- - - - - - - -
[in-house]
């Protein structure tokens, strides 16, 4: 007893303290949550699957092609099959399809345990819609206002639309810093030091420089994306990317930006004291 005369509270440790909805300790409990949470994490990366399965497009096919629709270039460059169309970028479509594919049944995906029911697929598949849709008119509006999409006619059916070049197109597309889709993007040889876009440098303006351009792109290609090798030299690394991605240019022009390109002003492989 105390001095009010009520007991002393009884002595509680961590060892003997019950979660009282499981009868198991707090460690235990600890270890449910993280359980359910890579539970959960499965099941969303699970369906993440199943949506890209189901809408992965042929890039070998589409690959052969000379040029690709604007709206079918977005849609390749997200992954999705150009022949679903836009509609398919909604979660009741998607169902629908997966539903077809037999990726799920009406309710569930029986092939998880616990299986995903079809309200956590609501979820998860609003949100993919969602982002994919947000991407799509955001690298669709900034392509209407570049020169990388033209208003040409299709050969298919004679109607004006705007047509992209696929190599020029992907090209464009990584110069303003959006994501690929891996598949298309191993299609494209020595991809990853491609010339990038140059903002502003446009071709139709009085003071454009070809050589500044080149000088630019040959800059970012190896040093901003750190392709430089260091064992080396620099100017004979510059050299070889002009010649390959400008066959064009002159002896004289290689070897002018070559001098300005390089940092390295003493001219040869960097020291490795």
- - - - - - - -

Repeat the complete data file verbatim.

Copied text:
[in-house]
């Protein structure tokens, strides 16, 4: 007893303290949550699957092609099959399809345990819609206002639309810093030091420089994306990317930006004291 005369509270440790909805300790409990949470994490990366399965497009096919629709270039460059169309970028479509594919049944995906029911697929598949849709008119509006999409006619059916070049197109597309889709993007040889876009440098303006351009792109290609090798030299690394991605240019022009390109002003492989 105390001095009010009520007991002393009884002595509680961590060892003997019950979660009282499981009868198991707090460690235990600890270890449910993280359980359910890579539970959960499965099941969303699970369906993440199943949506890209189901809408992965042929890039070998589409690959052969000379040029690709604007709206079918977005849609390749997200992954999705150009022949679903836009509609398919909604979660009741998607169902629908997966539903077809037999990726799920009406309710569930029986092939998880616990299986995903079809309200956590609501979820998860609003949100993919969602982002994919947000991407799509955001690298669709900034392509209407570049020169990388033209208003040409299709050969298919004679109607004006705007047509992209696929190599020029992907090209464009990584110069303003959006994501690929891996598949298309191993299609494209020595991809990853491609010339990038140059903002502003446009071709139709009085003071454009070809050589500044080149000088630019040959800059970012190896040093901003750190392709430089260091064992080396620099100017004979510059050299070889002009010649390959400008066959064009002159002896004289290689070897002018070559001098300005390089940092390295003493001219040869960097020291490795």